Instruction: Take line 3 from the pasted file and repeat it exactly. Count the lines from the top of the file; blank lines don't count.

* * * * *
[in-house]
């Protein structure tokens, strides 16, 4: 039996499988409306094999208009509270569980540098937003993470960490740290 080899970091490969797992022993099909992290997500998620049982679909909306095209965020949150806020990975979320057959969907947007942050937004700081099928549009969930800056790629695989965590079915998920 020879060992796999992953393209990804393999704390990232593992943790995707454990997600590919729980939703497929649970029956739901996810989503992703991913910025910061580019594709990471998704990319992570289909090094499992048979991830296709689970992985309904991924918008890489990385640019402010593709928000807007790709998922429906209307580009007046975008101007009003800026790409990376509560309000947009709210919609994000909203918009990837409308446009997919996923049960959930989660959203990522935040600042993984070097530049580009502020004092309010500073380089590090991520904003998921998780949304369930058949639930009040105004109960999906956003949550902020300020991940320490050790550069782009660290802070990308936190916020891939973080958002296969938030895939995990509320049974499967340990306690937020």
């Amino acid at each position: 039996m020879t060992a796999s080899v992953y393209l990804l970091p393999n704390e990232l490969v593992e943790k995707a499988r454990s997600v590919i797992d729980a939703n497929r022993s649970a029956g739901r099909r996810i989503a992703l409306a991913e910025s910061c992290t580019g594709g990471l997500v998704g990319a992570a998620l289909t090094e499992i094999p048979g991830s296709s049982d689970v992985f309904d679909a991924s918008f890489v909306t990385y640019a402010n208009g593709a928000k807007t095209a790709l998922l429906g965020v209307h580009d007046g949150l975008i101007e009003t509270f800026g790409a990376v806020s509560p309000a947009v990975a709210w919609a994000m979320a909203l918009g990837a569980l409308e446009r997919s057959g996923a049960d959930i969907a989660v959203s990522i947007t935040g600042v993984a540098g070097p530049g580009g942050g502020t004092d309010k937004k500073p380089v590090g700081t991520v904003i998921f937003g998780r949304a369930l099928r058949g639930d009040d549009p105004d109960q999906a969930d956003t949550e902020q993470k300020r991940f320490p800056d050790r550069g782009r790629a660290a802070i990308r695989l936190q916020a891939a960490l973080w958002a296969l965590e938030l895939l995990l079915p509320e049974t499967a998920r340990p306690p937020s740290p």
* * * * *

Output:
């Amino acid at each position: 039996m020879t060992a796999s080899v992953y393209l990804l970091p393999n704390e990232l490969v593992e943790k995707a499988r454990s997600v590919i797992d729980a939703n497929r022993s649970a029956g739901r099909r996810i989503a992703l409306a991913e910025s910061c992290t580019g594709g990471l997500v998704g990319a992570a998620l289909t090094e499992i094999p048979g991830s296709s049982d689970v992985f309904d679909a991924s918008f890489v909306t990385y640019a402010n208009g593709a928000k807007t095209a790709l998922l429906g965020v209307h580009d007046g949150l975008i101007e009003t509270f800026g790409a990376v806020s509560p309000a947009v990975a709210w919609a994000m979320a909203l918009g990837a569980l409308e446009r997919s057959g996923a049960d959930i969907a989660v959203s990522i947007t935040g600042v993984a540098g070097p530049g580009g942050g502020t004092d309010k937004k500073p380089v590090g700081t991520v904003i998921f937003g998780r949304a369930l099928r058949g639930d009040d549009p105004d109960q999906a969930d956003t949550e902020q993470k300020r991940f320490p800056d050790r550069g782009r790629a660290a802070i990308r695989l936190q916020a891939a960490l973080w958002a296969l965590e938030l895939l995990l079915p509320e049974t499967a998920r340990p306690p937020s740290p």